Little Norma.

Although she once described her childhood and adolescent years as “a pleasant dream,” complete with piano lessons, swimming, skiing, and parties, this idyll ended abruptly in 1918 when Norma’s father sold his business, resulting in a significant hit to the family’s finances. The Shearers moved to a dreary rented house and, a short time later, a still smaller one. By now, Edith Shearer decided she’d had enough and she left her husband, taking her two daughters with her. (Douglas was already out of the house and working.) As it happened, Norma’s uncle had connections in the motion picture business in New York, and suggested that Norma try her luck in this budding industry. After he produced a letter of introduction to the studio manager of the Selznick Company, Edith sold the family piano and arrived with her daughters in New York in January 1920.

Norma quickly found work as an extra in The Flapper (1920) and Way Down East (1920), but the director of the latter film, D.W. Griffith, judged that Norma had no future as a star. A short time later, she was rejected following an interview with impresario Florenz Ziegfeld who pronounced that she had bad legs and a poor figure. Luckily, Norma had the good fortune to sign with a talent agent (later producer), Edward Small, and she soon found herself billed fourth in her big screen debut The Stealers (1920).

In her first film, The Stealers.

OTHER STUFF:

  • Norma suffered from a slight case of strabismus, a condition where the eyes don’t look in exactly the same direction at the same time. She worked for many years on a regime of eye exercises; as a result, the condition became less noticeable and she learned to conceal it for long stretches on screen.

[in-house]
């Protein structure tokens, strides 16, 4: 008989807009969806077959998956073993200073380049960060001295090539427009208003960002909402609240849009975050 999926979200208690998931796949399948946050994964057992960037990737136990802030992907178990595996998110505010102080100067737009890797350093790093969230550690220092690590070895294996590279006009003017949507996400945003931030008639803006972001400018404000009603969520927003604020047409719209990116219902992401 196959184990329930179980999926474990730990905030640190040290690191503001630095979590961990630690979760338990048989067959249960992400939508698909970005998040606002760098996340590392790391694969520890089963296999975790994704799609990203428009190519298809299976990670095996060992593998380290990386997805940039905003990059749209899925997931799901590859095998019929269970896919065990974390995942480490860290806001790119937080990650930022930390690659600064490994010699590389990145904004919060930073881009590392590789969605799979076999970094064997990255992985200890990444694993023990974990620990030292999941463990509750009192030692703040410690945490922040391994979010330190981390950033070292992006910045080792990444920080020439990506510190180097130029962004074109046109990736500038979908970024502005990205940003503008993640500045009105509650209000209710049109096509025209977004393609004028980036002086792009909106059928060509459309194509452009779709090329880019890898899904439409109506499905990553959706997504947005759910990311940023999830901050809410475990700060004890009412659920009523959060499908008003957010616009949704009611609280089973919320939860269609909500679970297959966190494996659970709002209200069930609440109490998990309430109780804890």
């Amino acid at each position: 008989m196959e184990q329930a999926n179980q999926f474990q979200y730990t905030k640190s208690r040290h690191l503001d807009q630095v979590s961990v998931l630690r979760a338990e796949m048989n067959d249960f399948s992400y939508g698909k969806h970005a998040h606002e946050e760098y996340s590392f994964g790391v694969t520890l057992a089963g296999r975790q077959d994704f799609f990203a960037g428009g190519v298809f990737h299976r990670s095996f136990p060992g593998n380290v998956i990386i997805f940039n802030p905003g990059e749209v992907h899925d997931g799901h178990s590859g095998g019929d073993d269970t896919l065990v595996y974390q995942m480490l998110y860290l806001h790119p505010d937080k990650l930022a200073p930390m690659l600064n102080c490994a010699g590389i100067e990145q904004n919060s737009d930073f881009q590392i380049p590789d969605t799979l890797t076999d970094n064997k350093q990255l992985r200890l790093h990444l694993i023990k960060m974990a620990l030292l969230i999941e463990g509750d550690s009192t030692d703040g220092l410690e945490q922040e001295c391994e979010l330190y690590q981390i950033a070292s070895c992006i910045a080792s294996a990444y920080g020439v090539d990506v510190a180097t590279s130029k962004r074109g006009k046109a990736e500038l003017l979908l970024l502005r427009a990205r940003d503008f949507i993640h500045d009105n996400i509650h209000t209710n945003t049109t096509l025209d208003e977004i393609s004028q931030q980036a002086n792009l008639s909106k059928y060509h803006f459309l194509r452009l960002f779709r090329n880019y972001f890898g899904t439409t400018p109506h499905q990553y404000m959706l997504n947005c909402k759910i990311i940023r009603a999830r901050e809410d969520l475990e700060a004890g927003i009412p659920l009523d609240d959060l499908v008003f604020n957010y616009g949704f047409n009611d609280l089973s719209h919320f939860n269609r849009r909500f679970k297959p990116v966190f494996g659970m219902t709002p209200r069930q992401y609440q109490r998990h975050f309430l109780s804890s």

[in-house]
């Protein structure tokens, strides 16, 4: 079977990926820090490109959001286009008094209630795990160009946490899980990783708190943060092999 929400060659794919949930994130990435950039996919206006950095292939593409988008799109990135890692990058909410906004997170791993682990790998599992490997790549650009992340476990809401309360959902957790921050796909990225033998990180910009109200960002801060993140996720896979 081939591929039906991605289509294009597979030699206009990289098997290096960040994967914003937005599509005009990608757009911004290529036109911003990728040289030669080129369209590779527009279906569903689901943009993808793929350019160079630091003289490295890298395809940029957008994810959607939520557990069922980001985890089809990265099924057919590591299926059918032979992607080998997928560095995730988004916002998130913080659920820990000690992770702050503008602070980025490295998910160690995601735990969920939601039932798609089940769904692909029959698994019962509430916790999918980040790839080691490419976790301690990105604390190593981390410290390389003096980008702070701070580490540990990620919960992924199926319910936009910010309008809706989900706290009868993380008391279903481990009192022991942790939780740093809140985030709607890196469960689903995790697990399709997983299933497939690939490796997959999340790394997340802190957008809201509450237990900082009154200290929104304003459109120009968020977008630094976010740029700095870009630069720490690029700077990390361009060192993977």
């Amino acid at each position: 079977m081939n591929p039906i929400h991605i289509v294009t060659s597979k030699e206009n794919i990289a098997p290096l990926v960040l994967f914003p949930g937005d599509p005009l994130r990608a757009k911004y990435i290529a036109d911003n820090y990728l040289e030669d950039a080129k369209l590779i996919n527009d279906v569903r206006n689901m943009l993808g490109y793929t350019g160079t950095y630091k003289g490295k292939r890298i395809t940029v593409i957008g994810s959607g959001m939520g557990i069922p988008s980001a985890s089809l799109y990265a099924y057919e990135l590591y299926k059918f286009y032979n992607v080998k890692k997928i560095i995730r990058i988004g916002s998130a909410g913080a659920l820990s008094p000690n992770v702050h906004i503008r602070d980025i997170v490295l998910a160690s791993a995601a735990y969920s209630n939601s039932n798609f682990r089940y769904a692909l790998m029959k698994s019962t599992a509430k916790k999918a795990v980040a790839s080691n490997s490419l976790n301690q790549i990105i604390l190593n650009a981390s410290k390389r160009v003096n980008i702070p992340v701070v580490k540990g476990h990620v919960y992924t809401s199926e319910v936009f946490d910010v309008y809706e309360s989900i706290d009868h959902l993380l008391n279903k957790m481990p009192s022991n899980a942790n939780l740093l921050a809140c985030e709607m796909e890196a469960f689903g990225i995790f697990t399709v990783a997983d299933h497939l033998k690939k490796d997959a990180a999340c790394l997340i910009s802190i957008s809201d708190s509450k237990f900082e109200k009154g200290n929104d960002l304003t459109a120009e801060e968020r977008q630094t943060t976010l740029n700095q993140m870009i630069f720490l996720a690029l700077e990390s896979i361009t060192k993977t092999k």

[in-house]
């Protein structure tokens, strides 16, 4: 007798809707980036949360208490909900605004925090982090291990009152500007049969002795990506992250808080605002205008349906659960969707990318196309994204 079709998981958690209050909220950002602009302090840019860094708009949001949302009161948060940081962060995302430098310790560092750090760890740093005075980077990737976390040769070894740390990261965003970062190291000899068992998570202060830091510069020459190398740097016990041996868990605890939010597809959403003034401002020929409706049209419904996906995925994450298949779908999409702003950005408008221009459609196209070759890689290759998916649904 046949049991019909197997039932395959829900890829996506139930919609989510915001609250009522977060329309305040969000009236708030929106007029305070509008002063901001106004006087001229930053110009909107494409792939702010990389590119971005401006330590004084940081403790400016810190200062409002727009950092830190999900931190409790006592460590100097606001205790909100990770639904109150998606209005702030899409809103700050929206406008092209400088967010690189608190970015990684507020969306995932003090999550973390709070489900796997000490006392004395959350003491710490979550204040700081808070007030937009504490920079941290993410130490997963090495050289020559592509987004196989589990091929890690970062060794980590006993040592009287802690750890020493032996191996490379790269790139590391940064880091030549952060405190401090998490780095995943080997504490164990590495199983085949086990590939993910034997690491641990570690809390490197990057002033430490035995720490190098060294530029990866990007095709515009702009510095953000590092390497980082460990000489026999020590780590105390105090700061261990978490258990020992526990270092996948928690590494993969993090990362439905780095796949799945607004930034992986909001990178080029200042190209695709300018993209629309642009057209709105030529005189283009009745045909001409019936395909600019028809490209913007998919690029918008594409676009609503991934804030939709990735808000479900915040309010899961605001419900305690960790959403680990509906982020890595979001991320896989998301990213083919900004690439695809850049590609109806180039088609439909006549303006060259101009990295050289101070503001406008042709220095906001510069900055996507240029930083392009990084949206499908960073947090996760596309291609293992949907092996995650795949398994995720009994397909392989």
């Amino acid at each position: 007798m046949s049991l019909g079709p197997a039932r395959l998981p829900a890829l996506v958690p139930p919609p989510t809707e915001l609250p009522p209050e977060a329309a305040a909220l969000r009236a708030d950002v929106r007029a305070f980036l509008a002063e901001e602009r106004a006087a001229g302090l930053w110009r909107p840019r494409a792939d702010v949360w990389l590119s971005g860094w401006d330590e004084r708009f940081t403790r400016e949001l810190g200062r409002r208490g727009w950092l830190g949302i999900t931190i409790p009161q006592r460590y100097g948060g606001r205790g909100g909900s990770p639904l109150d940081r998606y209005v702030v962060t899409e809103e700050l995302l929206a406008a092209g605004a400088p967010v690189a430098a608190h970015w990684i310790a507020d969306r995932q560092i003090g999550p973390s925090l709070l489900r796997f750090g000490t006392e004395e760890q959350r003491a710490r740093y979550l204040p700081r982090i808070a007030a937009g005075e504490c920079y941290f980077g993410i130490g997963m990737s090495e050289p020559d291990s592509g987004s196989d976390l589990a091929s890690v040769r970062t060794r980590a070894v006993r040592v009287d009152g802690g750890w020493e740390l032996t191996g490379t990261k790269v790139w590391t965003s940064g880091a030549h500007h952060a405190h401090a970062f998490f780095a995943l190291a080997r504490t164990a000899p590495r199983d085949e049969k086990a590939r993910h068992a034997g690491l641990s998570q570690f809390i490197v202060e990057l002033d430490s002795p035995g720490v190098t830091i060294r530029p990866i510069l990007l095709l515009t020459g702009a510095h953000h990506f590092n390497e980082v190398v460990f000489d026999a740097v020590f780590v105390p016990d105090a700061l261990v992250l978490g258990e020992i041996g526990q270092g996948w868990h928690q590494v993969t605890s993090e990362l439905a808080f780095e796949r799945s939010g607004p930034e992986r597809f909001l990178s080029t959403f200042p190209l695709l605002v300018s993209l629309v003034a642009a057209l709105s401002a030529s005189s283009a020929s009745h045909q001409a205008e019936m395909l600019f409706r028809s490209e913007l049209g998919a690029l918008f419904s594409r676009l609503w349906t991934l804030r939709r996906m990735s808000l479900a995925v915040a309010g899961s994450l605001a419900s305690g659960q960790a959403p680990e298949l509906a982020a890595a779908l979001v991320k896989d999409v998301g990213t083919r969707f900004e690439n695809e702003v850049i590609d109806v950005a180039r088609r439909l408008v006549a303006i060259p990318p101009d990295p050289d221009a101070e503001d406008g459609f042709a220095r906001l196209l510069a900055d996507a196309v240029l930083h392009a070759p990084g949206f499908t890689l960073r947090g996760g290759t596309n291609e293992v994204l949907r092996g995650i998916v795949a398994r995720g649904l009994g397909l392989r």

• Norma’s sister, Athole, was married to famed director Howard Hawks for 12 years, from 1928 to 1940.
  • Norma’s brother Douglas was hired as an assistant in the MGM camera department after going to visit his stister at MGM studios one day. When MGM started making sound pictures, Douglas was named as head of the sound department. He won his first Oscar for sound recording for The Big House (1930), the same year that Norma won an Oscar for The Divorcee (1930), making the pair the first brother and sister to win Academy Awards. (Douglas would go on to win a total of 12 Oscars for Best Sound Recording).

    Her wedding day.

  • In 1927, Norma married Irving Thalberg, the “boy wonder” production manager for MGM studios, where Norma had been under contract since 1923. After her marriage to Thalberg, Norma had her pick of choice MGM productions.
  • Norma Shearer’s daughter, Katherine, was married for 12 years to actor Richard Anderson, who appeared in The Long, Hot Summer (1958) and the television show The Bionic Man.

MY SUTS PICK: